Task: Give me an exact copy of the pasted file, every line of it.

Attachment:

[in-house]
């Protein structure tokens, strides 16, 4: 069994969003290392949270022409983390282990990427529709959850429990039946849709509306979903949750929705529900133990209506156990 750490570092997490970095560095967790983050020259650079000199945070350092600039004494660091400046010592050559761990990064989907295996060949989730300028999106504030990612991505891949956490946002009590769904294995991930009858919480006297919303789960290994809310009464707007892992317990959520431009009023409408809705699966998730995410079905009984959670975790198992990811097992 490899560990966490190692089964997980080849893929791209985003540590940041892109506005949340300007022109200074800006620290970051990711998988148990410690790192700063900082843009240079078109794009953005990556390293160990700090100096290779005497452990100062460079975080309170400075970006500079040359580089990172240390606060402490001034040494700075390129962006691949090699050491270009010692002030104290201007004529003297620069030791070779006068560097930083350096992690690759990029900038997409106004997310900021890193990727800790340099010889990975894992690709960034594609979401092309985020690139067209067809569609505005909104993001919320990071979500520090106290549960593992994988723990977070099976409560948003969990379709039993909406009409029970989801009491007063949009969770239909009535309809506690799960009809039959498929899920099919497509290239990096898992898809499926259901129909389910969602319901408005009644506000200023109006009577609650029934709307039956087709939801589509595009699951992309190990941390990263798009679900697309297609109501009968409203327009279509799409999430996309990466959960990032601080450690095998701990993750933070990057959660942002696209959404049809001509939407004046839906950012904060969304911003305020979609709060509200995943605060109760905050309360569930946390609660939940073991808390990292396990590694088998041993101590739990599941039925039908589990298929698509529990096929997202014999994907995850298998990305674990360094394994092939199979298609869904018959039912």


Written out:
[in-house]
């Protein structure tokens, strides 16, 4: 069994969003290392949270022409983390282990990427529709959850429990039946849709509306979903949750929705529900133990209506156990 750490570092997490970095560095967790983050020259650079000199945070350092600039004494660091400046010592050559761990990064989907295996060949989730300028999106504030990612991505891949956490946002009590769904294995991930009858919480006297919303789960290994809310009464707007892992317990959520431009009023409408809705699966998730995410079905009984959670975790198992990811097992 490899560990966490190692089964997980080849893929791209985003540590940041892109506005949340300007022109200074800006620290970051990711998988148990410690790192700063900082843009240079078109794009953005990556390293160990700090100096290779005497452990100062460079975080309170400075970006500079040359580089990172240390606060402490001034040494700075390129962006691949090699050491270009010692002030104290201007004529003297620069030791070779006068560097930083350096992690690759990029900038997409106004997310900021890193990727800790340099010889990975894992690709960034594609979401092309985020690139067209067809569609505005909104993001919320990071979500520090106290549960593992994988723990977070099976409560948003969990379709039993909406009409029970989801009491007063949009969770239909009535309809506690799960009809039959498929899920099919497509290239990096898992898809499926259901129909389910969602319901408005009644506000200023109006009577609650029934709307039956087709939801589509595009699951992309190990941390990263798009679900697309297609109501009968409203327009279509799409999430996309990466959960990032601080450690095998701990993750933070990057959660942002696209959404049809001509939407004046839906950012904060969304911003305020979609709060509200995943605060109760905050309360569930946390609660939940073991808390990292396990590694088998041993101590739990599941039925039908589990298929698509529990096929997202014999994907995850298998990305674990360094394994092939199979298609869904018959039912």